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Crabby chores can be found for crabby kids of all ages. They generally involve menial tasks like dusting, scrubbing, and doing whatever deep-cleaning jobs Mom has been too busy to get around to — like scrubbing the toaster oven as one of my brothers is doing here.
Crabby chores can be found for crabby kids of all ages. They generally involve menial tasks like dusting, scrubbing, and doing whatever deep-cleaning jobs Mom has been too busy to get around to — like scrubbing the toaster oven as one of my brothers is doing here.
Wednesday, September 27, 2017 7:51 AM
Back in the day when Mom used to take all of us with her everywhere, we used to get a lot of comments about what nice, well-behaved kids we were.
  • One of downtown’s most admired buildings now gone

    Considering we just lost the Parsons Stone Block to a fire, the following is a column that was published 12 years ago, June 15, 2005:

  • We live in a state of vehicular chaos.

  • Creamery sees great growth until end in 1980s

    Remember the milk/cream trucks that used to cruise the rural routes all over the countryside?  My dad, Carl Boucsein, often drove the route, subbing for Milton Jahns, who picked up our two or three milk cans to deliver them to the local creamery.  Oh, my — the stories I could tell.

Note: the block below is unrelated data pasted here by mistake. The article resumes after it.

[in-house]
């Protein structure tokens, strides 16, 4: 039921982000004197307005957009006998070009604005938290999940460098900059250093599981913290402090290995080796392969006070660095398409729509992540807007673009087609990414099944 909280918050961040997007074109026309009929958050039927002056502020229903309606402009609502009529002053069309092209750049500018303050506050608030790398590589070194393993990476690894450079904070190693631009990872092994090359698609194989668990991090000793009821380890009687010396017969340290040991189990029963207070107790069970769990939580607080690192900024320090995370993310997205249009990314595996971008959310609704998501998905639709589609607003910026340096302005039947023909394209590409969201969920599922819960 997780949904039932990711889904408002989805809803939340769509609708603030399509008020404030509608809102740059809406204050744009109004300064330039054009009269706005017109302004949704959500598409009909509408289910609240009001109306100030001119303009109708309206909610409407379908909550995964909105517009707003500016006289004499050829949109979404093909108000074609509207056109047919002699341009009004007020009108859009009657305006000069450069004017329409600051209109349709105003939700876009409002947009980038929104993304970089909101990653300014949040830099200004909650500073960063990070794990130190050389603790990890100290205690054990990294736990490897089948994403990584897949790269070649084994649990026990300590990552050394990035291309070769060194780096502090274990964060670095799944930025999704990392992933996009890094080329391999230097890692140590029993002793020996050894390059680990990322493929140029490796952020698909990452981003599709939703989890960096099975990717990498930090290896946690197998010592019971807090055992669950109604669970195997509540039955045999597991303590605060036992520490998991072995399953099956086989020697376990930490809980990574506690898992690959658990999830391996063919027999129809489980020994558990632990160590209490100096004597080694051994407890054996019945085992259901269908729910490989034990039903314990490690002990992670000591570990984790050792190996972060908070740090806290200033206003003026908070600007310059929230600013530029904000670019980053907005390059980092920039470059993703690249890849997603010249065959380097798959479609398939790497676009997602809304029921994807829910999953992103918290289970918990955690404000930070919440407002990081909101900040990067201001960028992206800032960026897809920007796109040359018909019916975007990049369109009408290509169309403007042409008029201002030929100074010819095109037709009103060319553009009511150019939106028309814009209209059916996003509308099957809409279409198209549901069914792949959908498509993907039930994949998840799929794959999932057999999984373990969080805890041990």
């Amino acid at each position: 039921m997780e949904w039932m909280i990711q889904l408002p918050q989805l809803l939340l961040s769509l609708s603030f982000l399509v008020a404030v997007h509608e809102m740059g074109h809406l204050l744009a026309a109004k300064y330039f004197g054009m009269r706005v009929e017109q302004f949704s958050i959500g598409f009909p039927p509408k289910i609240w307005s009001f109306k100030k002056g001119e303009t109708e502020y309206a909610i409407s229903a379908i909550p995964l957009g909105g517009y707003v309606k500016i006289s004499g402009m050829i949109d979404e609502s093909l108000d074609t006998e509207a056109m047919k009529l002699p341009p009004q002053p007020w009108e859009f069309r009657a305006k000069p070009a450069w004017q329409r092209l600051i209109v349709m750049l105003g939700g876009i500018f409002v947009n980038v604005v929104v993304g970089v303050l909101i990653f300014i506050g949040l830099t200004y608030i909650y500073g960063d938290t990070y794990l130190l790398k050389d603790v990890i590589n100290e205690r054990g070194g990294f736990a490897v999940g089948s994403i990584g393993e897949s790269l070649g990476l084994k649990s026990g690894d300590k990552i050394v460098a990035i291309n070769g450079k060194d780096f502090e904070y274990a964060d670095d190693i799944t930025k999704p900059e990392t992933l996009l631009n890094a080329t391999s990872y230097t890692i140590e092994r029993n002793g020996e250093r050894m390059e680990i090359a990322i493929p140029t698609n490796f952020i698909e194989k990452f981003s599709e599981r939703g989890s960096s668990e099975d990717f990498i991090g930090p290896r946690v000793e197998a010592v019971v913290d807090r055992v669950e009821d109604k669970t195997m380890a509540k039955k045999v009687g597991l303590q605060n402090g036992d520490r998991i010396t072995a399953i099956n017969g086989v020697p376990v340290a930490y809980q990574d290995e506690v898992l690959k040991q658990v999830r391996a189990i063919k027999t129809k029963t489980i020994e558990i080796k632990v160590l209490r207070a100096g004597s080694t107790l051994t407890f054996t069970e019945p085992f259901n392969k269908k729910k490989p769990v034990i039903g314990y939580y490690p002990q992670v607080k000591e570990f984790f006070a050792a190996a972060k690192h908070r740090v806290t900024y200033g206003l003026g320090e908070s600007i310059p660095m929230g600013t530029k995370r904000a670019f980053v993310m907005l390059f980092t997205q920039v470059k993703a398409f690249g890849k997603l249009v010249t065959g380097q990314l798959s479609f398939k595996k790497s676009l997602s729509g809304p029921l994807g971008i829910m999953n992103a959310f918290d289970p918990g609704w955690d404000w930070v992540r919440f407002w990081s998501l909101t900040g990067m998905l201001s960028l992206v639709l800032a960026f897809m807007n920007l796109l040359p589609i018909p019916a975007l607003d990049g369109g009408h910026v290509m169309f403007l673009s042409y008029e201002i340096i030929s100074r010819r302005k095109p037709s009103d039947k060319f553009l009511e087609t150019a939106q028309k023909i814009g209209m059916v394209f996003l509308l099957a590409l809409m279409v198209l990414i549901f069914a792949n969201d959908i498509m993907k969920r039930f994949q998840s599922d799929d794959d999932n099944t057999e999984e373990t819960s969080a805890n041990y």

• Clan turns everything into home school projects

    One of the (many) perks of being home-schooled is that we get to do the coolest and most random things and have it count towards “school.” 

  • Clan applies five-second rule to smooches

    At our house, the five-second rule has very loose and flexible applications.

  • Gertrude Austin (1902-1986) was born in York Township southeast of Spring Valley.  She was married briefly to Sheriff Knute Inglebret of Fillmore County (she was the cook at the jail in Preston!), but we knew her as newly married to Howard Dettloff, the Spring Valley city clerk, and together they operated Dettloff Accounting Service.  Gert wrote many poetic verses as an amateur writer, and kept a daily log of her career as a WAC, 1942 to 1948.  

  • An anonymous person commenting on our website described me as a “rich” newspaper owner who ignored a story to protect my “media empire.” I don’t respond to anonymous opinions and will only say the person was wrong since the incident in question did make our newspaper. However, what was amusing about the comment — and worth exploring — is the supposed “media empire” I have created with my small weekly newspapers.
  • More stories of early settlers in Spring Valley
    W.A. Potter was born in 1834 in Ohio. He was married to Eliza Brown, and they came to Spring Valley in 1857. As written in an earlier column, he established a machine shop and foundry in the southeast part of town. Here for a time, then gone, returning to Spring Valley, he built many houses in town.
  • Clan kids are well-behaved due to crabby chores